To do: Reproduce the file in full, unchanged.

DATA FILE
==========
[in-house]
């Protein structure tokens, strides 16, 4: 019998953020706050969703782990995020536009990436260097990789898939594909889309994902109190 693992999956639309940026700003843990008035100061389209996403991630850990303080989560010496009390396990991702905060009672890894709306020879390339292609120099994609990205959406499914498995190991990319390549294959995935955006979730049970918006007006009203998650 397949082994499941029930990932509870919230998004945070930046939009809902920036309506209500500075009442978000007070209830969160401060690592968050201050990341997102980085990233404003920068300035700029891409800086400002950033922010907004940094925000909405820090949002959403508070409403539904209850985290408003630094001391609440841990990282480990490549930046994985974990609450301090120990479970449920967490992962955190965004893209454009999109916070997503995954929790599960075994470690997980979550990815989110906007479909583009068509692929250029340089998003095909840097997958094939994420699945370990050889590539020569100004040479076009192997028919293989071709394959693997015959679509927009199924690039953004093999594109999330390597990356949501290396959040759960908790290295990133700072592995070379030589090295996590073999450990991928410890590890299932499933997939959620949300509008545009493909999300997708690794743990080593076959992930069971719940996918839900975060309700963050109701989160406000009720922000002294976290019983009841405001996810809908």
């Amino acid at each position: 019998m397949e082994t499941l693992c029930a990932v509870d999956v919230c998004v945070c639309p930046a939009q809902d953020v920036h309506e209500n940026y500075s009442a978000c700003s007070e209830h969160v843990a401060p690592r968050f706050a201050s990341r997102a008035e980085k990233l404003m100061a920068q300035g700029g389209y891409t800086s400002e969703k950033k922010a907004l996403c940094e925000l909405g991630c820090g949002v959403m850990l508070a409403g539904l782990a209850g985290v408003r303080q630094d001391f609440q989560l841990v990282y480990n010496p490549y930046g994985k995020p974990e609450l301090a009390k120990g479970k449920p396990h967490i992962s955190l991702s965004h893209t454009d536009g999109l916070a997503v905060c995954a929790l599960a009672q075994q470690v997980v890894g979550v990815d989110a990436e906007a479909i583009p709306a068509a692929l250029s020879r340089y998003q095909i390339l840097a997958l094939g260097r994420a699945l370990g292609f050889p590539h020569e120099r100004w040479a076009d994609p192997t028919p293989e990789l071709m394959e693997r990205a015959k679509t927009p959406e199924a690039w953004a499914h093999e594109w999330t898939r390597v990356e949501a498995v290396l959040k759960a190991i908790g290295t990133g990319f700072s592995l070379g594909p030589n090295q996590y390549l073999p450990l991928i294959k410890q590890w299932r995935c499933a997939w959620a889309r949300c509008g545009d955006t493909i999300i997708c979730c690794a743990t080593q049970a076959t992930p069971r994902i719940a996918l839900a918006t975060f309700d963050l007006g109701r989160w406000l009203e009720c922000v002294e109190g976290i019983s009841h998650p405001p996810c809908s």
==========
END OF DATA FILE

[in-house]
């Protein structure tokens, strides 16, 4: 019998953020706050969703782990995020536009990436260097990789898939594909889309994902109190 693992999956639309940026700003843990008035100061389209996403991630850990303080989560010496009390396990991702905060009672890894709306020879390339292609120099994609990205959406499914498995190991990319390549294959995935955006979730049970918006007006009203998650 397949082994499941029930990932509870919230998004945070930046939009809902920036309506209500500075009442978000007070209830969160401060690592968050201050990341997102980085990233404003920068300035700029891409800086400002950033922010907004940094925000909405820090949002959403508070409403539904209850985290408003630094001391609440841990990282480990490549930046994985974990609450301090120990479970449920967490992962955190965004893209454009999109916070997503995954929790599960075994470690997980979550990815989110906007479909583009068509692929250029340089998003095909840097997958094939994420699945370990050889590539020569100004040479076009192997028919293989071709394959693997015959679509927009199924690039953004093999594109999330390597990356949501290396959040759960908790290295990133700072592995070379030589090295996590073999450990991928410890590890299932499933997939959620949300509008545009493909999300997708690794743990080593076959992930069971719940996918839900975060309700963050109701989160406000009720922000002294976290019983009841405001996810809908």
């Amino acid at each position: 019998m397949e082994t499941l693992c029930a990932v509870d999956v919230c998004v945070c639309p930046a939009q809902d953020v920036h309506e209500n940026y500075s009442a978000c700003s007070e209830h969160v843990a401060p690592r968050f706050a201050s990341r997102a008035e980085k990233l404003m100061a920068q300035g700029g389209y891409t800086s400002e969703k950033k922010a907004l996403c940094e925000l909405g991630c820090g949002v959403m850990l508070a409403g539904l782990a209850g985290v408003r303080q630094d001391f609440q989560l841990v990282y480990n010496p490549y930046g994985k995020p974990e609450l301090a009390k120990g479970k449920p396990h967490i992962s955190l991702s965004h893209t454009d536009g999109l916070a997503v905060c995954a929790l599960a009672q075994q470690v997980v890894g979550v990815d989110a990436e906007a479909i583009p709306a068509a692929l250029s020879r340089y998003q095909i390339l840097a997958l094939g260097r994420a699945l370990g292609f050889p590539h020569e120099r100004w040479a076009d994609p192997t028919p293989e990789l071709m394959e693997r990205a015959k679509t927009p959406e199924a690039w953004a499914h093999e594109w999330t898939r390597v990356e949501a498995v290396l959040k759960a190991i908790g290295t990133g990319f700072s592995l070379g594909p030589n090295q996590y390549l073999p450990l991928i294959k410890q590890w299932r995935c499933a997939w959620a889309r949300c509008g545009d955006t493909i999300i997708c979730c690794a743990t080593q049970a076959t992930p069971r994902i719940a996918l839900a918006t975060f309700d963050l007006g109701r989160w406000l009203e009720c922000v002294e109190g976290i019983s009841h998650p405001p996810c809908s």